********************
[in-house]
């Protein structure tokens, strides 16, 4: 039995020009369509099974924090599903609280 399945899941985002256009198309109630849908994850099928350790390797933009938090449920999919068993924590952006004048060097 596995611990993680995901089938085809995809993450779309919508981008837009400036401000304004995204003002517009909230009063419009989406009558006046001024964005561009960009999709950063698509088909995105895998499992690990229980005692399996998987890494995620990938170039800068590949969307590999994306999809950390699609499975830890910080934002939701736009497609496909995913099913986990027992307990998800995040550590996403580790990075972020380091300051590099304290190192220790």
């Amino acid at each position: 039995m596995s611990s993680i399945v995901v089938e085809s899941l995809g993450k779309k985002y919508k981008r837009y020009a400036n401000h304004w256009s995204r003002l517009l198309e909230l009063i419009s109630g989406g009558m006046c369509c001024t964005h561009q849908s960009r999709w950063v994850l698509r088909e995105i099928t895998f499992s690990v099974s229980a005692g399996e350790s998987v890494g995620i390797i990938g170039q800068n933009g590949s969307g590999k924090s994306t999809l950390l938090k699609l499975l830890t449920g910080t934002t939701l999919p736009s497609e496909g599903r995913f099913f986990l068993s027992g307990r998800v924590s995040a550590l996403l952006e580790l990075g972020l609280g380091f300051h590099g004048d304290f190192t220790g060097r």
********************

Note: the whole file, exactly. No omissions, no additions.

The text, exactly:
[in-house]
């Protein structure tokens, strides 16, 4: 039995020009369509099974924090599903609280 399945899941985002256009198309109630849908994850099928350790390797933009938090449920999919068993924590952006004048060097 596995611990993680995901089938085809995809993450779309919508981008837009400036401000304004995204003002517009909230009063419009989406009558006046001024964005561009960009999709950063698509088909995105895998499992690990229980005692399996998987890494995620990938170039800068590949969307590999994306999809950390699609499975830890910080934002939701736009497609496909995913099913986990027992307990998800995040550590996403580790990075972020380091300051590099304290190192220790």
């Amino acid at each position: 039995m596995s611990s993680i399945v995901v089938e085809s899941l995809g993450k779309k985002y919508k981008r837009y020009a400036n401000h304004w256009s995204r003002l517009l198309e909230l009063i419009s109630g989406g009558m006046c369509c001024t964005h561009q849908s960009r999709w950063v994850l698509r088909e995105i099928t895998f499992s690990v099974s229980a005692g399996e350790s998987v890494g995620i390797i990938g170039q800068n933009g590949s969307g590999k924090s994306t999809l950390l938090k699609l499975l830890t449920g910080t934002t939701l999919p736009s497609e496909g599903r995913f099913f986990l068993s027992g307990r998800v924590s995040a550590l996403l952006e580790l990075g972020l609280g380091f300051h590099g004048d304290f190192t220790g060097r």